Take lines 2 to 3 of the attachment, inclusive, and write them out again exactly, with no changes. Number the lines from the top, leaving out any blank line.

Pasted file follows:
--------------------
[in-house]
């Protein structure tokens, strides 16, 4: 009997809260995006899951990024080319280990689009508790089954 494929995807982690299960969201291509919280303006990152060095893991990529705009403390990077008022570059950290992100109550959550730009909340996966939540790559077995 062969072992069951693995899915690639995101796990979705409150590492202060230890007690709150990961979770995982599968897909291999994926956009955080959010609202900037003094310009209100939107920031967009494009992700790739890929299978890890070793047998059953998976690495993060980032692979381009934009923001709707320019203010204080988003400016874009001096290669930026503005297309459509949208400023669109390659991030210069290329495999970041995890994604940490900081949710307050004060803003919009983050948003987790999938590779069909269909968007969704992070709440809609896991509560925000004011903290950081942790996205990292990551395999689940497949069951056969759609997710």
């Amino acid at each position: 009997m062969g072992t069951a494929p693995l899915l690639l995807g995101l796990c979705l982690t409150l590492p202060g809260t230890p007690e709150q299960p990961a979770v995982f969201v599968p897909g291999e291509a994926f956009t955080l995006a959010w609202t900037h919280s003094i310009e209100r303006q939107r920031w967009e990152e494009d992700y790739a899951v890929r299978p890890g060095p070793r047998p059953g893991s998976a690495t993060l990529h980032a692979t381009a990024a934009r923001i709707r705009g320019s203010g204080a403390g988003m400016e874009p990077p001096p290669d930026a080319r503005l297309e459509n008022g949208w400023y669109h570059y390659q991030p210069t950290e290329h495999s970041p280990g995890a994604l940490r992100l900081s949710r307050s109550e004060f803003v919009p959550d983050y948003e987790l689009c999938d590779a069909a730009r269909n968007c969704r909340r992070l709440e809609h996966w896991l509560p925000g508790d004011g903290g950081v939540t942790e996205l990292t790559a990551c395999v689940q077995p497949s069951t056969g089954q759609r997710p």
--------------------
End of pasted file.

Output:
């Protein structure tokens, strides 16, 4: 009997809260995006899951990024080319280990689009508790089954 494929995807982690299960969201291509919280303006990152060095893991990529705009403390990077008022570059950290992100109550959550730009909340996966939540790559077995 062969072992069951693995899915690639995101796990979705409150590492202060230890007690709150990961979770995982599968897909291999994926956009955080959010609202900037003094310009209100939107920031967009494009992700790739890929299978890890070793047998059953998976690495993060980032692979381009934009923001709707320019203010204080988003400016874009001096290669930026503005297309459509949208400023669109390659991030210069290329495999970041995890994604940490900081949710307050004060803003919009983050948003987790999938590779069909269909968007969704992070709440809609896991509560925000004011903290950081942790996205990292990551395999689940497949069951056969759609997710």
């Amino acid at each position: 009997m062969g072992t069951a494929p693995l899915l690639l995807g995101l796990c979705l982690t409150l590492p202060g809260t230890p007690e709150q299960p990961a979770v995982f969201v599968p897909g291999e291509a994926f956009t955080l995006a959010w609202t900037h919280s003094i310009e209100r303006q939107r920031w967009e990152e494009d992700y790739a899951v890929r299978p890890g060095p070793r047998p059953g893991s998976a690495t993060l990529h980032a692979t381009a990024a934009r923001i709707r705009g320019s203010g204080a403390g988003m400016e874009p990077p001096p290669d930026a080319r503005l297309e459509n008022g949208w400023y669109h570059y390659q991030p210069t950290e290329h495999s970041p280990g995890a994604l940490r992100l900081s949710r307050s109550e004060f803003v919009p959550d983050y948003e987790l689009c999938d590779a069909a730009r269909n968007c969704r909340r992070l709440e809609h996966w896991l509560p925000g508790d004011g903290g950081v939540t942790e996205l990292t790559a990551c395999v689940q077995p497949s069951t056969g089954q759609r997710p």